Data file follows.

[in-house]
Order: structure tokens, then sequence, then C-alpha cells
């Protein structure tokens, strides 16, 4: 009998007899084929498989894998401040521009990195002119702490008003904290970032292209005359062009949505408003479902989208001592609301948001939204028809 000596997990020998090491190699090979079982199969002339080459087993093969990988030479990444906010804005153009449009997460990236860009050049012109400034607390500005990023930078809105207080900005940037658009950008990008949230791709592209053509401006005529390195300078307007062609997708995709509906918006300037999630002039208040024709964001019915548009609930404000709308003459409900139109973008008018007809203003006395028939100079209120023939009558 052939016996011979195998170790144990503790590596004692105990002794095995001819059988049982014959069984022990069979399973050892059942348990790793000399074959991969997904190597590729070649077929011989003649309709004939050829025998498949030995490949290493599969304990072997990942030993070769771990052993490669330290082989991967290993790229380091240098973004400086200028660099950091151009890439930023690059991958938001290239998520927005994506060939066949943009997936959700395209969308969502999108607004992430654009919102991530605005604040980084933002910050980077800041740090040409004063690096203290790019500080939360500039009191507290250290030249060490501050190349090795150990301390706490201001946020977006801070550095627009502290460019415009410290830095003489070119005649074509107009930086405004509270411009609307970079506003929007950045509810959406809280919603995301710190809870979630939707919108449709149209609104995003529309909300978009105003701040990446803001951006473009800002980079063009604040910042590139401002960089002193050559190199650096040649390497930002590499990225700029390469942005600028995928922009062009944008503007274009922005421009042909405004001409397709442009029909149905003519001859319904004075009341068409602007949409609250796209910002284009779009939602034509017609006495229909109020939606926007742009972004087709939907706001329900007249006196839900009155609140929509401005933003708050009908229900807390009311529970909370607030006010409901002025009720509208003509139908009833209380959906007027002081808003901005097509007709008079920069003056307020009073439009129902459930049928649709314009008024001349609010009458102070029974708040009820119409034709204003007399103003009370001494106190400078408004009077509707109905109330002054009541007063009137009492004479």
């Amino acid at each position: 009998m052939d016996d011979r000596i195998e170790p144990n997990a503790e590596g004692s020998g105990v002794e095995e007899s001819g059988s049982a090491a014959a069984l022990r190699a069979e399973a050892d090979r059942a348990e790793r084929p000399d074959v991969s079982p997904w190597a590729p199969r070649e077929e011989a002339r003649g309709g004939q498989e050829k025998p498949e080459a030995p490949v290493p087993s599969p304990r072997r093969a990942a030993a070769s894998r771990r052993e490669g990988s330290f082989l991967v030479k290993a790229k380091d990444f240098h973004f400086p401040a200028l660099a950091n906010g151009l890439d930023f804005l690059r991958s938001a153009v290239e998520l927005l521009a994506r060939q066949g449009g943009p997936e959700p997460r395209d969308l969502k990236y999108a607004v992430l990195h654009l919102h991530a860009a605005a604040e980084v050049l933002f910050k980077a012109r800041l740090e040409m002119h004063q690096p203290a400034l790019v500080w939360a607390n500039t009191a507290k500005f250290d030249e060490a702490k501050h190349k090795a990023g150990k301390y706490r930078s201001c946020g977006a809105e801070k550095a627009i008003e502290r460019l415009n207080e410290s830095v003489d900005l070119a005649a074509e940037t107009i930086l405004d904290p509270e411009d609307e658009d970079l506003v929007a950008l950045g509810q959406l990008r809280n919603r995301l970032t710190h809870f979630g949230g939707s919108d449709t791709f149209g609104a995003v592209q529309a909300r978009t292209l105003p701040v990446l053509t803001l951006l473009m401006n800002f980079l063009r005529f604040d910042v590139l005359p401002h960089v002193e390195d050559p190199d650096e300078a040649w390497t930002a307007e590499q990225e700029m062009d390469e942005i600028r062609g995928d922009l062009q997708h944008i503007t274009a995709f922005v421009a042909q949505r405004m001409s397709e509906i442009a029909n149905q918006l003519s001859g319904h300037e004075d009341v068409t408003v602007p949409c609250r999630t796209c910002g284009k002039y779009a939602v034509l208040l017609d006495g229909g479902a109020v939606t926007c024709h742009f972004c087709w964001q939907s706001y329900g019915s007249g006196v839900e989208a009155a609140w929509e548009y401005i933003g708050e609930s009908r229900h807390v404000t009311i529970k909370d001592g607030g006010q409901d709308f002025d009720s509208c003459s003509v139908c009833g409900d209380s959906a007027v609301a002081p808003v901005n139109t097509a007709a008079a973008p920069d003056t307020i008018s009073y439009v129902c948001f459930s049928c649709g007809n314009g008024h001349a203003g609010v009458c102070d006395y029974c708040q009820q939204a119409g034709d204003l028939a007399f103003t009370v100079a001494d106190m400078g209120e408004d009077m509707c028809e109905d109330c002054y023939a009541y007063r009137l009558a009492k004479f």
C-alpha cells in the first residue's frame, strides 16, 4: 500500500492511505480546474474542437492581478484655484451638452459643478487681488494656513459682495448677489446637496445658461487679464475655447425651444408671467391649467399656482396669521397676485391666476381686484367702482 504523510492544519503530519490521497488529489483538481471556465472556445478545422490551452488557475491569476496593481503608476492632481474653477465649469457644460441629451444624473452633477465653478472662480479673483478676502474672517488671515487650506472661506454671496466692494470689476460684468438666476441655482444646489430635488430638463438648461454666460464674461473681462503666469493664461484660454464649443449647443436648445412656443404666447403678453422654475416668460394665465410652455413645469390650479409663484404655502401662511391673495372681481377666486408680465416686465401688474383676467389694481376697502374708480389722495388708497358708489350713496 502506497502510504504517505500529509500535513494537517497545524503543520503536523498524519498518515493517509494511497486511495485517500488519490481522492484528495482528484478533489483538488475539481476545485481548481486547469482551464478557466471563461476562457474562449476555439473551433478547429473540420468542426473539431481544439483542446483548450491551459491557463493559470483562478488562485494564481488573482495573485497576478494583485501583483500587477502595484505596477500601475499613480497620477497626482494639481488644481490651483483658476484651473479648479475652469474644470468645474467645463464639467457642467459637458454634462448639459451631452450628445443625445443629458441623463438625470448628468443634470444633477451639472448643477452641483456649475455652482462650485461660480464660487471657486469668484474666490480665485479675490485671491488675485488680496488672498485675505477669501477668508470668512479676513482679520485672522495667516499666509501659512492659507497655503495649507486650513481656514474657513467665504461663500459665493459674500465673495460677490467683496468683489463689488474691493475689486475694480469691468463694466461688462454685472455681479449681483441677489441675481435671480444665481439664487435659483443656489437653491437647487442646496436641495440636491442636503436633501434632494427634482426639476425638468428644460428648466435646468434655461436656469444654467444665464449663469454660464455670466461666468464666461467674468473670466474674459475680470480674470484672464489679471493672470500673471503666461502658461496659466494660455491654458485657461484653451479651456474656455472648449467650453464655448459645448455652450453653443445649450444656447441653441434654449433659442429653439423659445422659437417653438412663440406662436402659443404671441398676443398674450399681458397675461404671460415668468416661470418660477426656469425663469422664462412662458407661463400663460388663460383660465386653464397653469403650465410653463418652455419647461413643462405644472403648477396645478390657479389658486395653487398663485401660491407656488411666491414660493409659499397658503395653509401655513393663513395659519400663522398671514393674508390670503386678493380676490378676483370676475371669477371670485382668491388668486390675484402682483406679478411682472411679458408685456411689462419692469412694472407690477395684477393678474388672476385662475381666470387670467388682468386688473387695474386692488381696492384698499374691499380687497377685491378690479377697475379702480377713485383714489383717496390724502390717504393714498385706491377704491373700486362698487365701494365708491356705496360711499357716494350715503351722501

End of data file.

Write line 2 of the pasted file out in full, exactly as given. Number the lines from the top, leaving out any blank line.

Order: structure tokens, then sequence, then C-alpha cells